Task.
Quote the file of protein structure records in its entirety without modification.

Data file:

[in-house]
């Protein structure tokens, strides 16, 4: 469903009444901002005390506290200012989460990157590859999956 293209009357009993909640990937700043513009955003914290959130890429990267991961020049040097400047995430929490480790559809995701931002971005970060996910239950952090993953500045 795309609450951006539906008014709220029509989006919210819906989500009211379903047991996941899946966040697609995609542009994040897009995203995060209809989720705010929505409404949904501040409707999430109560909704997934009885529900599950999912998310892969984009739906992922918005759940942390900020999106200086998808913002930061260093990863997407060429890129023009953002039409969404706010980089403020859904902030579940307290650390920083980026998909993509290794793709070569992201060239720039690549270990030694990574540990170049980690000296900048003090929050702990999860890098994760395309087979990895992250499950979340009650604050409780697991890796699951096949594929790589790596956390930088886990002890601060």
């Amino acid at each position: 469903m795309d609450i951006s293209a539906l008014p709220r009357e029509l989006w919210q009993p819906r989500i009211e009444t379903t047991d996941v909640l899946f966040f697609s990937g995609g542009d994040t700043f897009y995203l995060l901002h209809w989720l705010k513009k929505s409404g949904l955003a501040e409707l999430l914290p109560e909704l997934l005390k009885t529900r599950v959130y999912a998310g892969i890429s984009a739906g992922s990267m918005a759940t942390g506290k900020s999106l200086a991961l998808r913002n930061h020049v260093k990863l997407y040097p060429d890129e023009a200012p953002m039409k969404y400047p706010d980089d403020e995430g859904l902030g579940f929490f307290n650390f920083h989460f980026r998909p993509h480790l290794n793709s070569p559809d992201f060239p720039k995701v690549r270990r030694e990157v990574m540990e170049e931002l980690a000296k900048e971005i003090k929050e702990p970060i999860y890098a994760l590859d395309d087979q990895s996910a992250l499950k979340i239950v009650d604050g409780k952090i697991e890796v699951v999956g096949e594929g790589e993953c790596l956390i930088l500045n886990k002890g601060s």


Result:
[in-house]
């Protein structure tokens, strides 16, 4: 469903009444901002005390506290200012989460990157590859999956 293209009357009993909640990937700043513009955003914290959130890429990267991961020049040097400047995430929490480790559809995701931002971005970060996910239950952090993953500045 795309609450951006539906008014709220029509989006919210819906989500009211379903047991996941899946966040697609995609542009994040897009995203995060209809989720705010929505409404949904501040409707999430109560909704997934009885529900599950999912998310892969984009739906992922918005759940942390900020999106200086998808913002930061260093990863997407060429890129023009953002039409969404706010980089403020859904902030579940307290650390920083980026998909993509290794793709070569992201060239720039690549270990030694990574540990170049980690000296900048003090929050702990999860890098994760395309087979990895992250499950979340009650604050409780697991890796699951096949594929790589790596956390930088886990002890601060």
């Amino acid at each position: 469903m795309d609450i951006s293209a539906l008014p709220r009357e029509l989006w919210q009993p819906r989500i009211e009444t379903t047991d996941v909640l899946f966040f697609s990937g995609g542009d994040t700043f897009y995203l995060l901002h209809w989720l705010k513009k929505s409404g949904l955003a501040e409707l999430l914290p109560e909704l997934l005390k009885t529900r599950v959130y999912a998310g892969i890429s984009a739906g992922s990267m918005a759940t942390g506290k900020s999106l200086a991961l998808r913002n930061h020049v260093k990863l997407y040097p060429d890129e023009a200012p953002m039409k969404y400047p706010d980089d403020e995430g859904l902030g579940f929490f307290n650390f920083h989460f980026r998909p993509h480790l290794n793709s070569p559809d992201f060239p720039k995701v690549r270990r030694e990157v990574m540990e170049e931002l980690a000296k900048e971005i003090k929050e702990p970060i999860y890098a994760l590859d395309d087979q990895s996910a992250l499950k979340i239950v009650d604050g409780k952090i697991e890796v699951v999956g096949e594929g790589e993953c790596l956390i930088l500045n886990k002890g601060s």